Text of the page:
Breaking this weekend, the campaign -- titled "Intersections" -- riffs off the Illinois-based insurer's long-held slogan ("Like a good neighbor, State Farm is there") in new ways, and from multiple perspectives.
One spot shows a young consumer, caught at the intersection of "an 8 percent mortgage and a 3 percent raise," but still saving money on insurance, a pricing nod more typical of Progressive or Nationwide. Another shows a father -- his daughter driving spastically behind him -- saying he's at the place of "Daddy, I can't wait to get my license meets I can't believe my baby's driving" -- a reference to adjusting coverage to fit life changes, which closely echoes Travelers' recent "Insurance. In Sync" effort.
A third scene shows an agent on the scene of a fender bender, a service-related claim more typical of State Farm's past efforts.
Red dot marks the spot
As in the other two, the agent declares, "I'm there." In every case, the protagonist is standing on a red dot similar to a "You are here" marker on a map, which State Farm likely hopes will become as ubiquitous as the geckos, cavemen and ducks at the centerpiece of other campaigns in the increasingly free-spending category.
State Farm's VP-advertising, Mark Gibson, said the apparent similarities to the pitches of its deep-pocketed challengers was a result of the insurer's consumer research, not any attempt to mimic competitors. "What our competitors do is not a concern," he said. "This is a big brand that can go very broad or very deep. ... We're really putting a bow on it."
State Farm managed to keep its market-leading share of premiums written stable at 9.8% in 2007, virtually unchanged from the prior year, according to the National Association of Insurance Commissioners. But holding share has been tough for its bottom line, as the insurer has been forced to cut prices. Net income rose 2.6%, to $5.4 billion, in 2007, but only because the company declined to pay a companywide dividend. Its underwriting profit actually fell 79%.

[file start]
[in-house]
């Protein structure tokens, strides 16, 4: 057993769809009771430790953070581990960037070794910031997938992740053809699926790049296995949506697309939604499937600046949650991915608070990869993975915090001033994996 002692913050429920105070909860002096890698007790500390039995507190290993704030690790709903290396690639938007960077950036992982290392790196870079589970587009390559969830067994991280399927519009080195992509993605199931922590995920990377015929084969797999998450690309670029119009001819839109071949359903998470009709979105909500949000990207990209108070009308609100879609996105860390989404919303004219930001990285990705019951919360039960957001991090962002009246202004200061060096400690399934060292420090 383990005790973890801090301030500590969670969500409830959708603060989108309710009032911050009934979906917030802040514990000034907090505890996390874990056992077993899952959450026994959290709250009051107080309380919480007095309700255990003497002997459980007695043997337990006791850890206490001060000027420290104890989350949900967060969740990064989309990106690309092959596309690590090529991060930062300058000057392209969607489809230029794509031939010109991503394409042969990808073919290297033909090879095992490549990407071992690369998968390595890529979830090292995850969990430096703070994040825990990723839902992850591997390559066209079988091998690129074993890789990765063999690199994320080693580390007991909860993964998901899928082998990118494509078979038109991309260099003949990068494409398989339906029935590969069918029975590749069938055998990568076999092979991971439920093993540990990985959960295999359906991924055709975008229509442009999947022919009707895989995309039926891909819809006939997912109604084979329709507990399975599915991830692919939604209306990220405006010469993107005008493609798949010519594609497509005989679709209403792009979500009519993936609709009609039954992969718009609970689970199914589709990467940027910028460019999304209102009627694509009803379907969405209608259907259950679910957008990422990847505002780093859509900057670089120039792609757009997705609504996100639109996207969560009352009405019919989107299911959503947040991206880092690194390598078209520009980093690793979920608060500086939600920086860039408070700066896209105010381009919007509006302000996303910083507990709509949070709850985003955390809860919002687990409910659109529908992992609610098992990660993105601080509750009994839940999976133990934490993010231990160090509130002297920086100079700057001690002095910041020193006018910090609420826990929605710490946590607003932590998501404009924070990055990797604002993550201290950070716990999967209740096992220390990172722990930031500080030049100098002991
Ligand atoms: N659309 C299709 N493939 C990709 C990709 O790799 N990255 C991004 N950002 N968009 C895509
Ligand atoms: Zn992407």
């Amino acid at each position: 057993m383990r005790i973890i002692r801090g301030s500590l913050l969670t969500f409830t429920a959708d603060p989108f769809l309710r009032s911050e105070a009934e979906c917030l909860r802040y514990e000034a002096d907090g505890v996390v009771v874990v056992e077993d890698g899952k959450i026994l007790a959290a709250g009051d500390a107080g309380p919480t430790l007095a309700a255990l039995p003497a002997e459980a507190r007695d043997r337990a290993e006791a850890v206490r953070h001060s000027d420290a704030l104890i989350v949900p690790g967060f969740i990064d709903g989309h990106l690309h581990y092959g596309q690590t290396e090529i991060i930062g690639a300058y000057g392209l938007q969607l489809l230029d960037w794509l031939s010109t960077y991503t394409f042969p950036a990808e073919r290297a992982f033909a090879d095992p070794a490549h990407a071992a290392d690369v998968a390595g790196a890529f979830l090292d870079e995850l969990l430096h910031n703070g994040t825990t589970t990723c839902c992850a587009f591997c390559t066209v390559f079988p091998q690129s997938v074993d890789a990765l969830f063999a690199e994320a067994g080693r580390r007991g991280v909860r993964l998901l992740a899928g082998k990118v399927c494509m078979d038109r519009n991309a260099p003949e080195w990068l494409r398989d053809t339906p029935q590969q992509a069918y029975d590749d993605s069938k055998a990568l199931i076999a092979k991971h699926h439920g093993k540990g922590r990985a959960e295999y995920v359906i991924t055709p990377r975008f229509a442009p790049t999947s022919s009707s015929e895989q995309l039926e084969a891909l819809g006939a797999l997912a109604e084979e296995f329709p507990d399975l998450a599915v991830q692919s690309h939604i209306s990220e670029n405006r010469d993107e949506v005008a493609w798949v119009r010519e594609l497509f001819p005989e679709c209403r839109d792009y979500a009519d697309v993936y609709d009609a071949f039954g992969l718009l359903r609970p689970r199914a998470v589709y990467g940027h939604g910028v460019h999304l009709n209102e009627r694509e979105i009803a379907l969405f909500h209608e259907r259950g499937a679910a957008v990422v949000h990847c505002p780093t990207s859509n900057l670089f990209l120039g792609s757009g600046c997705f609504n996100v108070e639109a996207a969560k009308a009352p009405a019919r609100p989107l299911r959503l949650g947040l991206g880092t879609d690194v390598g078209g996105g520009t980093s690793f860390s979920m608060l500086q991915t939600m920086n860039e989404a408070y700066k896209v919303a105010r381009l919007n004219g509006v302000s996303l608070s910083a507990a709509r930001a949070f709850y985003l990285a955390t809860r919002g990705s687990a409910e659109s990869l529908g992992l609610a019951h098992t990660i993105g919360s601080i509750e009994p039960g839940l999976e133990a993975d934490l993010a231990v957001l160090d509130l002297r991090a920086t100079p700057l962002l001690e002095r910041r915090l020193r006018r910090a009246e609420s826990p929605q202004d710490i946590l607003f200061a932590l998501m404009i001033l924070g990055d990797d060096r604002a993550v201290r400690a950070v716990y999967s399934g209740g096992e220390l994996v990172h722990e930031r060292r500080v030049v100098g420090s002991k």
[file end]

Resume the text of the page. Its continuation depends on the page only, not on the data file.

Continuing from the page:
State Farm spent $319 million on measured media last year according to TNS Media Intelligence, less than Geico ($559 million), Allstate ($370 million) and Progressive ($371 million).
Becoming more visible
Mr. Gibson wouldn't say if the new campaign would see more spending, but he did say that the brand would be more visible than in the past, including more-aggressive digital and guerilla marketing. The push will kick off this weekend with home-page takeovers of major web portals such as Google, Yahoo and MSN, as well as a television presence on "selection Sunday" for the NCAA basketball tournament.
It will also employ mobile billboards, street teams and what Mr. Gibson described as "unexpected" executions in venues like shopping malls and retailers throughout the country, as well as a large presence at several NCAA tournament sites later this month. All of these will emphasize the "I'm there" platform, Mr. Gibson said.
The campaign will be of particular interest in the advertising community because it represents the last project for Mr. Tilley, who committed suicide last month. Mr. Tilley spent his last day on the job in New Orleans helping wrap up the campaign.
Mr. Gibson said Mr. Tilley played a key role in the campaign's development, and seemed pleased with the final product.